The Masonic Myth
Old world order
By Steven Martinovich
With the release of Dan Brown's latest novel The Lost Symbol, Freemasons are once again the subject of curiosity and speculation. Linear descendents of the Knights Templers? Shadow world government? Shock troops for other even more mysterious orders? As with most things, the truth about Freemasonry is much more prosaic. The costumes, secret handshakes, symbols and meeting halls mask a dull reality: Freemasons are more Ralph Kramden's Loyal Order of Racoons than the Illuminati.
Jay Kinney is well-placed to know this given that he is a member of the Freemasons. It is that membership and an impressive level of research that informs The Masonic Myth: Unlocking the Truth About the Symbols, the Secret Rites, and the History of Freemasonry, an investigation into The Craft's past and present. He dispels a number of long-lasting myths about the organization – including that it's a single organization – and speculates on its cloudy future.
As Kinney chronicles, the origins of Freemasonry have been largely lost to history. It's likely that at some point it actually was an organization made up of working stone masons in Scotland and England before gradually turning into a fraternal order sometime in the 16th century. It gradually spread across the European continent and the United States, spawning thousands of lodges, rival bodies and differing rituals. Though it chiefly attracted society's elites, from the beginning Freemasonry was open to any man with the caveat that they believed in a single deity, meaning Christians, Jews and Muslims of any race were free to join – though this was often more honoured in theory then practice.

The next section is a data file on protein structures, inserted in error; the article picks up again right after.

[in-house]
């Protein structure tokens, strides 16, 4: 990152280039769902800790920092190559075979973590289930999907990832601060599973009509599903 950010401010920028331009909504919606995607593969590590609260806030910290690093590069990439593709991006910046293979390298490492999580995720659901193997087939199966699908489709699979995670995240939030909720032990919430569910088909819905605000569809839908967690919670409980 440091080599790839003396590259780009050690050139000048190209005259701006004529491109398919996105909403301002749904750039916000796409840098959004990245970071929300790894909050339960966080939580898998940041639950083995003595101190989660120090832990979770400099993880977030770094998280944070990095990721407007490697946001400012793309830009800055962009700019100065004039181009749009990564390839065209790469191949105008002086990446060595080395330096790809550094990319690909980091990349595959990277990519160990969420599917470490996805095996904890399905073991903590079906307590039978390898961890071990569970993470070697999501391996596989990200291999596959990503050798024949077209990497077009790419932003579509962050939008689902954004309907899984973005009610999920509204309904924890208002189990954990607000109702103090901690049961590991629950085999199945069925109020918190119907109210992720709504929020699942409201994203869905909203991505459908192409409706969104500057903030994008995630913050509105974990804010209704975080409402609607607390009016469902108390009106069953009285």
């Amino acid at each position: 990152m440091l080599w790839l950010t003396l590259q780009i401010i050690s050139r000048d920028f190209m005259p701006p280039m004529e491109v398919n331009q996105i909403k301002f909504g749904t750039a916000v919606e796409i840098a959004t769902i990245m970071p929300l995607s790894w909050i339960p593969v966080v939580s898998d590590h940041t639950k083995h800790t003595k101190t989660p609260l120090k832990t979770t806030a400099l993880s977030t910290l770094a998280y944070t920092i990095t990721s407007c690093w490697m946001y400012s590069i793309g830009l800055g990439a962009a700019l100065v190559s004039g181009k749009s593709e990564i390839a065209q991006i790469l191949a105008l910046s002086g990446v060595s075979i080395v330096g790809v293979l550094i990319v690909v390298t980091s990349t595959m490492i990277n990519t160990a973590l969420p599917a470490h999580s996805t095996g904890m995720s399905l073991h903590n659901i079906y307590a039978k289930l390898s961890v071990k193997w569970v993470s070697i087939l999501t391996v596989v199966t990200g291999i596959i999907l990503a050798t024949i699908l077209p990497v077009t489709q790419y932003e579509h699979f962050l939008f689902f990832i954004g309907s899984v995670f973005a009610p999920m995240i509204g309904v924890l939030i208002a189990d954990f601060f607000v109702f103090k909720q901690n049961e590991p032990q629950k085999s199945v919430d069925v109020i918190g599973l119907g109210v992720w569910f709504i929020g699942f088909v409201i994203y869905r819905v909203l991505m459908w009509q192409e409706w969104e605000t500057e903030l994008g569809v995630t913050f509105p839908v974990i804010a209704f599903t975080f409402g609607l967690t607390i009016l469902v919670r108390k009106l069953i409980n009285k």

Members participate in rituals that from the outside can look rather silly but as Kinney points out, each is intended to provoke a member to ponder some profound questions about the world and to promote a set of moral standards. While Kinney doesn't reveal the details of these rituals – which in any case can vary from lodge to lodge – the reader can get the sense that someone committed to Freemasonry would be emotionally affected by them. Kinney also spends time exploring the rich collection of symbols that Freemasonry uses and how they fit into the rituals.
Perhaps of most interest to readers is The Masonic Myth's chapters dismissing some of the more fanciful claims about it made by its detractors and allies. Freemasonry is not some secretive order that serves as a shadow government given that it doesn't even have a centralized decision making body to govern itself, argues Kinney. Nor is it connected to the occult despite its use of religious symbols, hardly surprising given that one must accept the notion of a deity simply to be a member.
Although there is much to recommend Freemasonry, Kinney points out that membership roles have been declining since the 1950s and the average age of a member is in the 70s. There are a number of reasons for this including the lack of available time for men, the anachronistic nature of Freemasonry and the general decline in the size of people's real world social spheres. The Craft could simply disappear in a generation's time unless lodges are successful in drawing young men away from their video game consoles.
Some will likely be disappointed that the "secrets" of Freemasonry that Kinney has revealed aren't of the same calibre as writers like Dan Brown have alleged. Despite that, The Masonic Myth is a fascinating insight into an organization that has survived centuries of fear and favour, arriving in our technological age a relic of the past and yet still capable of offering millions of men today something missing in their lives. Whether Freemasonry has enough to replenish its ranks is in doubt but with proponents like Jay Kinney it at least has a fighting chance.
Steven Martinovich is a freelance writer in Sudbury, Ontario, Canada.
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